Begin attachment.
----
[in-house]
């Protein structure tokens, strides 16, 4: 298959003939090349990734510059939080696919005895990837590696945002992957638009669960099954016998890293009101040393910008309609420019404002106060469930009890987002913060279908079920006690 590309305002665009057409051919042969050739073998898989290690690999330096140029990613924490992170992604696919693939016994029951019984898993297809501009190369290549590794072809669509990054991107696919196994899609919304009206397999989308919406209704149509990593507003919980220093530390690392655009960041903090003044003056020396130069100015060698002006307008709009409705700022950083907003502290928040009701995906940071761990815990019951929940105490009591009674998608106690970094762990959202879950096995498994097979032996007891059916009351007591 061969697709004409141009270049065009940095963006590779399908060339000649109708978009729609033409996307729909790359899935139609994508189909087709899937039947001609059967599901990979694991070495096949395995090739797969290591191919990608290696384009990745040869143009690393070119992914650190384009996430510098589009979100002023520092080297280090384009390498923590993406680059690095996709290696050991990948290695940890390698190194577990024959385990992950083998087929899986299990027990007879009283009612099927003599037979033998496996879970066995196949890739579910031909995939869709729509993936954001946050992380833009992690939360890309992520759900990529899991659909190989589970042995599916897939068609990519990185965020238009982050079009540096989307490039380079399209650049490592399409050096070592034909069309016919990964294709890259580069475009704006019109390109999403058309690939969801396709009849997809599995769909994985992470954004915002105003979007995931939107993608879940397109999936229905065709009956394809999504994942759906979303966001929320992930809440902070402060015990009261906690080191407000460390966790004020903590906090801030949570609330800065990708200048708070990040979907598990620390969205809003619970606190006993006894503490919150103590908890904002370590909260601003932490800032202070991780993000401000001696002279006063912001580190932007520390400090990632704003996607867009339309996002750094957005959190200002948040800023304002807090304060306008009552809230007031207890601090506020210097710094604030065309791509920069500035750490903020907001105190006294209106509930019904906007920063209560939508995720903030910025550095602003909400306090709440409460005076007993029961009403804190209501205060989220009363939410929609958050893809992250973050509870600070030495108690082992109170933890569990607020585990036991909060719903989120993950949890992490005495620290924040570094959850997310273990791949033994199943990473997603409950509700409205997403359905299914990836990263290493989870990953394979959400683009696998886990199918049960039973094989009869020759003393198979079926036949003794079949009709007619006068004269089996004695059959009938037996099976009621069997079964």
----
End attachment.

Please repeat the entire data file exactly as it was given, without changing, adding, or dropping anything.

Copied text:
[in-house]
């Protein structure tokens, strides 16, 4: 298959003939090349990734510059939080696919005895990837590696945002992957638009669960099954016998890293009101040393910008309609420019404002106060469930009890987002913060279908079920006690 590309305002665009057409051919042969050739073998898989290690690999330096140029990613924490992170992604696919693939016994029951019984898993297809501009190369290549590794072809669509990054991107696919196994899609919304009206397999989308919406209704149509990593507003919980220093530390690392655009960041903090003044003056020396130069100015060698002006307008709009409705700022950083907003502290928040009701995906940071761990815990019951929940105490009591009674998608106690970094762990959202879950096995498994097979032996007891059916009351007591 061969697709004409141009270049065009940095963006590779399908060339000649109708978009729609033409996307729909790359899935139609994508189909087709899937039947001609059967599901990979694991070495096949395995090739797969290591191919990608290696384009990745040869143009690393070119992914650190384009996430510098589009979100002023520092080297280090384009390498923590993406680059690095996709290696050991990948290695940890390698190194577990024959385990992950083998087929899986299990027990007879009283009612099927003599037979033998496996879970066995196949890739579910031909995939869709729509993936954001946050992380833009992690939360890309992520759900990529899991659909190989589970042995599916897939068609990519990185965020238009982050079009540096989307490039380079399209650049490592399409050096070592034909069309016919990964294709890259580069475009704006019109390109999403058309690939969801396709009849997809599995769909994985992470954004915002105003979007995931939107993608879940397109999936229905065709009956394809999504994942759906979303966001929320992930809440902070402060015990009261906690080191407000460390966790004020903590906090801030949570609330800065990708200048708070990040979907598990620390969205809003619970606190006993006894503490919150103590908890904002370590909260601003932490800032202070991780993000401000001696002279006063912001580190932007520390400090990632704003996607867009339309996002750094957005959190200002948040800023304002807090304060306008009552809230007031207890601090506020210097710094604030065309791509920069500035750490903020907001105190006294209106509930019904906007920063209560939508995720903030910025550095602003909400306090709440409460005076007993029961009403804190209501205060989220009363939410929609958050893809992250973050509870600070030495108690082992109170933890569990607020585990036991909060719903989120993950949890992490005495620290924040570094959850997310273990791949033994199943990473997603409950509700409205997403359905299914990836990263290493989870990953394979959400683009696998886990199918049960039973094989009869020759003393198979079926036949003794079949009709007619006068004269089996004695059959009938037996099976009621069997079964």